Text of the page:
Photo left: Neng Thao of Neng Now, wearing his trademark smiley face shirt, speaks to a crowd at Hamline University on Jan. 10, 2019. Thao was born in a Thailand refugee camp, grew up in Wisconsin, and now travels around the world sharing his life with Facebook followers. (Photo by Tesha M. Christensen)

Thao’s talk, “Hybrid Cultural Identity: The Hmong-American mindset in mainstream America across first, second, and third generation Hmong Americans,” is part of a free series organized by the English Learners in the Mainstreet (ELM) Project at Hamline.

“These projects help everyone understand a culture and the importance of culture,” observed Miller, who is the university’s second female and the first African American president. “Difference makes us great. Difference allows us to do things we might not have imagined before.”

She added, “We still have a long ways to go, but this project is a step forward.”

Miller pointed out that one of the only top Hmong college leaders in the country, Mai Nhia Xiong-Chen, is employed at Hamline University. She grew up in Wisconsin and now works as Hamline’s Vice President of Enrollment.

“There are leaders among you,” Miller stated, acknowledging that Hmong immigrants have been in the United States for a relatively short period. “I hope you’re proud of all that you have accomplished. You have added so much to the fabric of this nation.”

Connections are key
Forty years ago, Hmong were sustenance farmers in Laos. Today they are world leaders and activists, pointed out Thao. “There’s not a time in history when we’ve seen any demographic do that.”

With that has come challenges—even between generations of Hmong families.

Thao’s grandfather was pulled into the Army at age 14 to fight against the communists. When they fled to a Thailand refugee camp, he somehow got a herd of pigs and made a living off them. Thao was born in that refugee camp, while some of his siblings were born in America.

Thao breaks down Hmong immigrants into three generations. The first, which include his grandparents, was born in Laos. The second includes his parents and himself, those who experienced refugee camps. The third was born in the United States.

“There are three very different demographics,” Thao observed, and understanding that is key to figuring out how to fit into American culture.

The problem is that each generation experienced a disconnect from the other. As he grew, Thao didn’t want to bother his parents, who were so busy trying to survive day to day that they didn’t necessarily have the time to share their language, stories, and culture with their children. During his travels, Thao has seen this pattern repeated in immigrant communities over and over.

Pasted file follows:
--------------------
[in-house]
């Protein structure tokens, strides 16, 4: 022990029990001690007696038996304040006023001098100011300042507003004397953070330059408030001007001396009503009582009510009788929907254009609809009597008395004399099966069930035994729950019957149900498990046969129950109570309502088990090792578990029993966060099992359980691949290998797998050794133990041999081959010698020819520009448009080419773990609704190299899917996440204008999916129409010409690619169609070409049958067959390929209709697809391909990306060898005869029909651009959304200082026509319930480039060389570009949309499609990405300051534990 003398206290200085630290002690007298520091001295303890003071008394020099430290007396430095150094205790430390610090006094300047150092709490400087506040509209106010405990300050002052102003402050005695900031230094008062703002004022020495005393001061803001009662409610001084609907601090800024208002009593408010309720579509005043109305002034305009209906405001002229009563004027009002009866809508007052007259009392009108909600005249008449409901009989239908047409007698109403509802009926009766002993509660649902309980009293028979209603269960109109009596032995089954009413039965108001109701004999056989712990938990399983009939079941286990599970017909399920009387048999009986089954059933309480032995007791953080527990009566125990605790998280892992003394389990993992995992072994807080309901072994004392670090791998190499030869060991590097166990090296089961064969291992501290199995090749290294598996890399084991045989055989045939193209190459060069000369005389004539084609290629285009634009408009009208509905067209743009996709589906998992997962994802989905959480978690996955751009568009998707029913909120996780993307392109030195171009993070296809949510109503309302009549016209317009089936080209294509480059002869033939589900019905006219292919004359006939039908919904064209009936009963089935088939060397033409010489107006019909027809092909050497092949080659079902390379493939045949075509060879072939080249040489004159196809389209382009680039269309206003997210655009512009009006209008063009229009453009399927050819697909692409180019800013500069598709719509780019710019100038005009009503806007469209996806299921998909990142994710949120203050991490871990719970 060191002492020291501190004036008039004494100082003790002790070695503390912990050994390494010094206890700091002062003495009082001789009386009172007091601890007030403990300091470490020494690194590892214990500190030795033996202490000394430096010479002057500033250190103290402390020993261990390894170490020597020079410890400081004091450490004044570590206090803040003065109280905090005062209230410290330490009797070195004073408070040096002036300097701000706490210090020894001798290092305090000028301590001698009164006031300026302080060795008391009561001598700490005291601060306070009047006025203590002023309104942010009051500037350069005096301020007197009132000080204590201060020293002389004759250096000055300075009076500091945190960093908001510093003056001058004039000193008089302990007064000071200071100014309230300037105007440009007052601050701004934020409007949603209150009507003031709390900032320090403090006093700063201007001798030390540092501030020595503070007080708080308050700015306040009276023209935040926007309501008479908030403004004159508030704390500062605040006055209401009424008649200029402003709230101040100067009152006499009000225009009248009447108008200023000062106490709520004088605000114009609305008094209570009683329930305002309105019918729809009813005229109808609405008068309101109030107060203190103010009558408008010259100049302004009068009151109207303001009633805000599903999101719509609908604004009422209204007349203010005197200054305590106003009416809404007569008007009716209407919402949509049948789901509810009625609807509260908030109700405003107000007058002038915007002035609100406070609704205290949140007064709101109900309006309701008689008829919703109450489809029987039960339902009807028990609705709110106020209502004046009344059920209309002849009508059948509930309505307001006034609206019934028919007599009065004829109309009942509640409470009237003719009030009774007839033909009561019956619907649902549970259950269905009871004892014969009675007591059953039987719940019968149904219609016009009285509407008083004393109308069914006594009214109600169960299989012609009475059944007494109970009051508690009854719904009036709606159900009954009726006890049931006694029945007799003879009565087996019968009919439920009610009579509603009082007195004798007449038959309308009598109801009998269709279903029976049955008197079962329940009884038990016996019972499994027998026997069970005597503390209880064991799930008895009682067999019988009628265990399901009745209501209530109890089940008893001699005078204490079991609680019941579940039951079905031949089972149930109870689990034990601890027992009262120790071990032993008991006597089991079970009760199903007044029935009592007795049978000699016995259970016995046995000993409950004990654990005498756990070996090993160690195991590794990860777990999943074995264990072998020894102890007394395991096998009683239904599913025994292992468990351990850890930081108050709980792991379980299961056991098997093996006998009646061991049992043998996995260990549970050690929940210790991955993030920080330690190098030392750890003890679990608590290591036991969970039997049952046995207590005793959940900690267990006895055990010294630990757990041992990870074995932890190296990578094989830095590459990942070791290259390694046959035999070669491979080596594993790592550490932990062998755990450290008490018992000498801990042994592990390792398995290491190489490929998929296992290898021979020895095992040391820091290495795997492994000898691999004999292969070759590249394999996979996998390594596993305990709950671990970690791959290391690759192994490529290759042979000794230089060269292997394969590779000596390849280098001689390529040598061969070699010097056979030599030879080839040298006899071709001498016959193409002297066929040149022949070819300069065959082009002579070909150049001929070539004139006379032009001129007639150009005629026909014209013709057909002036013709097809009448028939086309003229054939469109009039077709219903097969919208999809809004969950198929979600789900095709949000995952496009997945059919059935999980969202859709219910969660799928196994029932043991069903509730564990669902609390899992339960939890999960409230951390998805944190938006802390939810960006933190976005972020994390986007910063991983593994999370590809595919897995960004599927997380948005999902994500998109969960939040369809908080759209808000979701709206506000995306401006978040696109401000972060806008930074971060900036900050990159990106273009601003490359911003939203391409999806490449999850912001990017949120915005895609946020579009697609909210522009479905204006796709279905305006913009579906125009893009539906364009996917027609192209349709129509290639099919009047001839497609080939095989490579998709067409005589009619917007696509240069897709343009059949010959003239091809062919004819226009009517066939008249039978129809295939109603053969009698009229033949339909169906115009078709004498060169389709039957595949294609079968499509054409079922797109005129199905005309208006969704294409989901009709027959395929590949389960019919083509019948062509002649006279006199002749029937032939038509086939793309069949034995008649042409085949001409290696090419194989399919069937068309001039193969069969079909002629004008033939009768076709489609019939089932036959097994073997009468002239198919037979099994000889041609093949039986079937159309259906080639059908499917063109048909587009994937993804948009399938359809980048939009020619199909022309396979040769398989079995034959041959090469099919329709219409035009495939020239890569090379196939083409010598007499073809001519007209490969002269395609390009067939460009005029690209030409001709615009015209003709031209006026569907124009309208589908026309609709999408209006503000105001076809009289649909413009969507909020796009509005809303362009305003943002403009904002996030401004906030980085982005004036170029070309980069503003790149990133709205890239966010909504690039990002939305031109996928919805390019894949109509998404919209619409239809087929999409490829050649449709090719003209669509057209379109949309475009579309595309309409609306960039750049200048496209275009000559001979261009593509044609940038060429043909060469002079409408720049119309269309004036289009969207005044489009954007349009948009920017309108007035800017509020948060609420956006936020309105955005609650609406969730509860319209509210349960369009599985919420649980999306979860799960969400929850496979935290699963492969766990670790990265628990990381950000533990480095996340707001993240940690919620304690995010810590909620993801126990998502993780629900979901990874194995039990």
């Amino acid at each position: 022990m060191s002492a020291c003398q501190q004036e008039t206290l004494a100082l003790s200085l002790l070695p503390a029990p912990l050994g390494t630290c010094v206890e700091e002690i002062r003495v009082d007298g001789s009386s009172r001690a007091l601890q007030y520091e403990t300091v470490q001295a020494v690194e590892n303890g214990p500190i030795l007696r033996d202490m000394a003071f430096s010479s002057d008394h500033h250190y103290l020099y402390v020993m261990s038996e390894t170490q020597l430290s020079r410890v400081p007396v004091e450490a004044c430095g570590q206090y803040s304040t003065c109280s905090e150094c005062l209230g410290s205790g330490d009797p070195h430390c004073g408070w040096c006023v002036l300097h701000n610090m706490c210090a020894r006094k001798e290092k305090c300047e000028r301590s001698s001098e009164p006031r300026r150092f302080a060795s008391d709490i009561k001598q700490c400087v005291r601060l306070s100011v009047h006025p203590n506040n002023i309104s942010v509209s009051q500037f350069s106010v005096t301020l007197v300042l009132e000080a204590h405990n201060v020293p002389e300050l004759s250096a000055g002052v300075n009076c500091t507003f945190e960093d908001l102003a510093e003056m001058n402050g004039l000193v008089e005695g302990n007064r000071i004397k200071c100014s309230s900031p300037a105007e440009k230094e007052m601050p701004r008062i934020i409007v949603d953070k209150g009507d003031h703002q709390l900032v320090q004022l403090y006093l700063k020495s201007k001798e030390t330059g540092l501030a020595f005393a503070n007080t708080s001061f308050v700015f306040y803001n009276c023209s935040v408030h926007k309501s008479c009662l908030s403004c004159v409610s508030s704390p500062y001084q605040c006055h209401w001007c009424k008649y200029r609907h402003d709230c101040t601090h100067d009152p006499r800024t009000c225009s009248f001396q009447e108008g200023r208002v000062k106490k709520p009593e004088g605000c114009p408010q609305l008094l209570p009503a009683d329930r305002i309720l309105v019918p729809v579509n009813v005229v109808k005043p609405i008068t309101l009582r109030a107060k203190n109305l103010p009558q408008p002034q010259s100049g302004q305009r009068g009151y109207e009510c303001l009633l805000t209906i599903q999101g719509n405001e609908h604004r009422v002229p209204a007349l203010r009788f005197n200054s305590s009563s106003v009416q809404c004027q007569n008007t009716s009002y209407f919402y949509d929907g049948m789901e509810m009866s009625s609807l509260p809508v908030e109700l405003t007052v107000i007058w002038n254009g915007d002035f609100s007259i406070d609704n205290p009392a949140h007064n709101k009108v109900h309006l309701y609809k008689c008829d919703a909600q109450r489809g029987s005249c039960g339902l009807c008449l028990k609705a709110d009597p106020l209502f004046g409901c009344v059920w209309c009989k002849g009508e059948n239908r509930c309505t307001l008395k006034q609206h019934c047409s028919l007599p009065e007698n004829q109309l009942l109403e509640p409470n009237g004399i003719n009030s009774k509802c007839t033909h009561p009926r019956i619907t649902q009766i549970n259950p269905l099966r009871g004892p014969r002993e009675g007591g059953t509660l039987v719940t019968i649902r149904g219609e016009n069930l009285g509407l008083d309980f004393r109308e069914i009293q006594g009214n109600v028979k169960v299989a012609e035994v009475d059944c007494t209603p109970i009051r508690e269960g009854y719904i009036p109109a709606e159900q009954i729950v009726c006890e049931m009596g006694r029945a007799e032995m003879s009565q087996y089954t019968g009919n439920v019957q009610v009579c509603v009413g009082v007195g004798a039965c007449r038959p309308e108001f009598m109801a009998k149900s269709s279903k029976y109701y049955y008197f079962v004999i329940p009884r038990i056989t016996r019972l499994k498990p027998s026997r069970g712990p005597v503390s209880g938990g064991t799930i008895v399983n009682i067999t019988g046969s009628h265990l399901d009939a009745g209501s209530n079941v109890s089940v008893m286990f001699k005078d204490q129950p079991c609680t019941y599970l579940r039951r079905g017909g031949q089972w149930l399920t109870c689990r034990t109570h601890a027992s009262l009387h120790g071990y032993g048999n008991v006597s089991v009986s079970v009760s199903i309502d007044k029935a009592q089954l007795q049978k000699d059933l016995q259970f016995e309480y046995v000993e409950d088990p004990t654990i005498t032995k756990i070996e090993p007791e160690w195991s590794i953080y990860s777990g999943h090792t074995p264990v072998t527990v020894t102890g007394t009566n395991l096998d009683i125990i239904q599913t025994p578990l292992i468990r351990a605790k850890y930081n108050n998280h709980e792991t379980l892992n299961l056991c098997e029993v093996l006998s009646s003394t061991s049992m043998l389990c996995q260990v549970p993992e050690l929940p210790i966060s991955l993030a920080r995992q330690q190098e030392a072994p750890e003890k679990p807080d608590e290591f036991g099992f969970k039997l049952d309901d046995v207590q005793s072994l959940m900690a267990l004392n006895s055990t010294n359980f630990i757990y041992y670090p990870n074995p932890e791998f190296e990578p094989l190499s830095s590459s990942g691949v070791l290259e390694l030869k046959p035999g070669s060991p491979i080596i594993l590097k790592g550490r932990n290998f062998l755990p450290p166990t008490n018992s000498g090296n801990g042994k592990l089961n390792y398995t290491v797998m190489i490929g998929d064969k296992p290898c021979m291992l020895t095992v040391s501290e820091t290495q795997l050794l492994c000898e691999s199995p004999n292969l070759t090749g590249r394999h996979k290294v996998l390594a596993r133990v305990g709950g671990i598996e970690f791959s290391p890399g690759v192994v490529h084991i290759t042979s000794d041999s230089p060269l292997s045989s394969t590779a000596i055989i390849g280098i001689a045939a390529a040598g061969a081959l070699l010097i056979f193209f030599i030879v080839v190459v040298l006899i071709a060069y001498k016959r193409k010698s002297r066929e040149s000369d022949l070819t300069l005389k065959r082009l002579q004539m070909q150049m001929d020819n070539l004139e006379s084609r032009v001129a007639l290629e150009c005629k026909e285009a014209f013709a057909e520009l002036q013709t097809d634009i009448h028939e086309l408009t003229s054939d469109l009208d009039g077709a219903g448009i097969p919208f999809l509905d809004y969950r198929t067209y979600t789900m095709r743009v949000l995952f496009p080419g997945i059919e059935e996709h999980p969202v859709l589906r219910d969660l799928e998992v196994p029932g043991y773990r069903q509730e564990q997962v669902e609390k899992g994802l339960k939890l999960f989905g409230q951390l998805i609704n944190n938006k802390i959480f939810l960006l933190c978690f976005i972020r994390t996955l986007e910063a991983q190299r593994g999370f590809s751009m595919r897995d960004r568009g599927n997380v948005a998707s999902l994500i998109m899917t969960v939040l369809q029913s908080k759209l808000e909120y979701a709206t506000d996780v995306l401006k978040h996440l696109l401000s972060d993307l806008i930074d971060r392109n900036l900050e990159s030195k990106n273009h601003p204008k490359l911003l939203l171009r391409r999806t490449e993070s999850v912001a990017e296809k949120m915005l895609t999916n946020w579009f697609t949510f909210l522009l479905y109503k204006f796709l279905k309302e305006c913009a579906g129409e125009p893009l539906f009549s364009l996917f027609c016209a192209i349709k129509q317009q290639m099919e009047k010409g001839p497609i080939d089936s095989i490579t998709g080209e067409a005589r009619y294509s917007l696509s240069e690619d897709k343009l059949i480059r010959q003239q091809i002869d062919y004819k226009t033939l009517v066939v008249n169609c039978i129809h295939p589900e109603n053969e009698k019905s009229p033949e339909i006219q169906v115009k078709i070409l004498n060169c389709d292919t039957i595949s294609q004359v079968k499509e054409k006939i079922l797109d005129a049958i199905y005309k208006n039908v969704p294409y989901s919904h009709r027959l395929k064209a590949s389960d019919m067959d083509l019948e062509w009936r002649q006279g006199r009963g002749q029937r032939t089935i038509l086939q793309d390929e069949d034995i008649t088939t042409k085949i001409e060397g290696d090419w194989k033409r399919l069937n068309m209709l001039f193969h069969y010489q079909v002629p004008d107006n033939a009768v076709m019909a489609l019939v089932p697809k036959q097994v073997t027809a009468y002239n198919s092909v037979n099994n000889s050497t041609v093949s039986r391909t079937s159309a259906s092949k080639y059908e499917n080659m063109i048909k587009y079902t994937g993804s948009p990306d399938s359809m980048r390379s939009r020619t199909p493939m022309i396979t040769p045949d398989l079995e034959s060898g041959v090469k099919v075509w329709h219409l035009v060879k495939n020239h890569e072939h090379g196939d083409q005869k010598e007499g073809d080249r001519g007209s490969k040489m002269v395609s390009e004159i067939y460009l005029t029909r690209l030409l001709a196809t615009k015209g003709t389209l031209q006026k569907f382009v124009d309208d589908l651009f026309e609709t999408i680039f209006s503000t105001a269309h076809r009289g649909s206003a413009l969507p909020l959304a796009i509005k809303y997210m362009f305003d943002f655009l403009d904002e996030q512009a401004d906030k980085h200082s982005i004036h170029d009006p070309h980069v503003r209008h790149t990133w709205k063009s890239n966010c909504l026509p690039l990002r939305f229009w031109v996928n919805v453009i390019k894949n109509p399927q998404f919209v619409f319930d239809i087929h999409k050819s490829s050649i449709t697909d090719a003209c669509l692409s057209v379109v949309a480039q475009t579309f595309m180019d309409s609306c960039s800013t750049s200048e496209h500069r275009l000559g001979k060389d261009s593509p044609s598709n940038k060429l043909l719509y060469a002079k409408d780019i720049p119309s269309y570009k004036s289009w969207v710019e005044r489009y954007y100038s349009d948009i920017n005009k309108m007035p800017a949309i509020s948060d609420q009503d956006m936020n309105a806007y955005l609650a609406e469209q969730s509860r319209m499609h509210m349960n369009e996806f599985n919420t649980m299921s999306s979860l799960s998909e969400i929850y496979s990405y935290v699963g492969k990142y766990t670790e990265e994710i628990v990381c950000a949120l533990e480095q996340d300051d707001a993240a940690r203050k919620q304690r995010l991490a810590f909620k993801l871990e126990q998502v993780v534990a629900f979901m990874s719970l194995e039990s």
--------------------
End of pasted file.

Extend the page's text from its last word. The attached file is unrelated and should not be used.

“I think that intergenerational connections are the key to success,” Thao stated.

When they were in Laos, families worked together in the fields, and there was time to connect. “That’s when you just talked to your parents,” Thao said. “You felt safe and could talk to anybody about any problem.”

In the refugee camps of Thailand, families connected over their shared struggle to survive. The entire community connected through struggle, sharing when they had extra, and asking for help when they had nothing. “It’s that struggle that has made the Hmong community from Laos and Thailand so strong,” Thao remarked.

In America, the immigrants lost that common ground. Kids spent their days in schools instead of working alongside their parents. Many parents worked multiple jobs and left childcare of the younger kids in the hands of the older kids. Kids stopped talking to their parents and lost the mentorship former generations had experienced.

Thao realized on his first day of college that he had only one person he could go to and talk to. It wasn’t either one of his parents.

“I never believed there were people who genuinely wanted me to succeed and help me,” observed Thao.

Part of that he attributes to a contradiction inherent in the immigrant community. “As new immigrants we want our kids to succeed, but if their kid succeeds and ours don’t, it’s bad on us,” Thao said. He believes that part of this attitude sprang from the experience of genocide the Hmong experienced.

Thao has worked to establish a connection with his parents so that he can go to them, and it’s something that’s developing every day.

A place to belong
Where do I belong? It’s a question immigrants ask as they navigate between cultures, pointed out Thao.

“I just wanted a place where I could be myself and feel like I belonged,” stated Thao. As he travels around the world, he explores these topics in his Neng Now videos.

It was hard to consider asking for help within the Hmong community. “My grandparents got through the war and the refugee camps. How can I ask for help on my math test?” said Thao.

Thao believes the Hmong community is at a pivotal point. The first generation worked hard to survive. The second began picking up on cultural cues. It is the third generation with the skills and resources to succeed culturally and professionally.

“You don’t ask for help in the Hmong community,” Thao observed. “It wasn’t until I started to ask for help that I began to grow.”


Upcoming ELM Talks

• Feb. 20, 4:30-6:30pm, Advocating for Multilingual Students through the LEAPS Act, featuring Rep. Carlos Mariani
• Apr. 18, 4:30-6pm, Working with Refugee Students who Have Experienced Trauma
• May 22, 4:30-6 p.m., Immigration Law and the Classroom
All events take place in the Hamline University Center for Justice and Law, are free and open to the public
More at tinyurl.com/elmproject.

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Snelling Avenue existing Snelling buildings

Two apartment complexes proposed across from the stadium

Posted on 11 February 2019 by Calvin